This restaurant is closed!
It's not often that a dumpling shop generates this much buzz, but then again it's not every day that one moves into the Flatiron District. The anticipation over Rickshaw Dumpling has been building after the opening was delayed several months. Chef Anita Lo, who gained her reputation at Anissa, making her first attempt at what amounts to gourmet Chinese fast-food. We paid our visit opening day, and to be fair, things were still be a bit rough around the edges. Now, I don't want to burst your dumpling but these are our first impressions. The restaurant itself is long and narrow and lacks a formal dining area. Tables are scattered in the front, followed by a long wooden dumpling bar, an open area for cooking (that's the real cool part) and more tables along the side and back. The design is rather Ikea-esce with its modern light fixtures hanging from thin wires and somewhat sterile tables and chairs. I guess I was hoping for something with a bit more warmth, instead we got industrial. The dumplings come in five varieties and are served six ($4.95) to nine ($6.95) per box. You can get them steamed or fried, or mixed in a variety of soups or salad. I went for the Classic Pork and Chive, which were good, but no better than dumplings I've had in Chinatown. The Chicken & Thai Basil were a bit more flavorful and the spicy peanut dipping sauce added an extra kick. My friend ordered the Wasabi Shrimp dumplings served in a miso soup with nori and fresh Shanghai noodles ($3 extra), which he found a little dull and in need or some soy sauce. For dessert, Chef Lo offers Chocolate Soup Dumplings ($3), melted chocolate in a sesame mochi wrapper that the folks around us seemed to be enjoying. We plan to try them on a return visit, along with the Peking Duck dumplings, which were sold out. So is Rickshaw worth all the hype? We're not sure yet. But, we do plan to give it a bit more time to grow.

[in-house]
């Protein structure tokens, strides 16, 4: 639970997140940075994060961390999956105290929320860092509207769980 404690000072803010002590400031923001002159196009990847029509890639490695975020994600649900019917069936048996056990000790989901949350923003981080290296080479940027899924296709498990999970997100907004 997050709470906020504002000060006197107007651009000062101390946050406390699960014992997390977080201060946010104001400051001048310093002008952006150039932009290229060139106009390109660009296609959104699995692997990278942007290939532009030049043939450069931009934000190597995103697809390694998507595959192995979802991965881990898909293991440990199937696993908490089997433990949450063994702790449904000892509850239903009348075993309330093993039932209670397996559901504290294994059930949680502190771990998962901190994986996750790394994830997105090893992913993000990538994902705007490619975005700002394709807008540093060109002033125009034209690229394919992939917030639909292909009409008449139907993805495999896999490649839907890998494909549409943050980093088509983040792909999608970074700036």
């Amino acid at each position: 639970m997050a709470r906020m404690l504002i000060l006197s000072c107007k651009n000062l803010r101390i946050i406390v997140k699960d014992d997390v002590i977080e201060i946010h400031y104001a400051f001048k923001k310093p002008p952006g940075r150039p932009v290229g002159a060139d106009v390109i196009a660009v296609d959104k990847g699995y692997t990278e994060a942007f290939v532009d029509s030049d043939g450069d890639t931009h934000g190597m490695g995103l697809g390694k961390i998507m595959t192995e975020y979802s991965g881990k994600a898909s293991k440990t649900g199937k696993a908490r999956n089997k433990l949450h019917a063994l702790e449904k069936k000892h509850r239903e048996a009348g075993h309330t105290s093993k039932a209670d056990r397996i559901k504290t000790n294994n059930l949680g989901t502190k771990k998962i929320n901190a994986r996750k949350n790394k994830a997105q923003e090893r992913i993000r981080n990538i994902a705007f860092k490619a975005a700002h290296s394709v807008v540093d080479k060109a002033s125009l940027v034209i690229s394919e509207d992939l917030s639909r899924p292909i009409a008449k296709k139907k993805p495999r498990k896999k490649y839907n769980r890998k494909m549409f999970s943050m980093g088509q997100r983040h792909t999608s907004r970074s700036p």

Review By: Sam Sayegh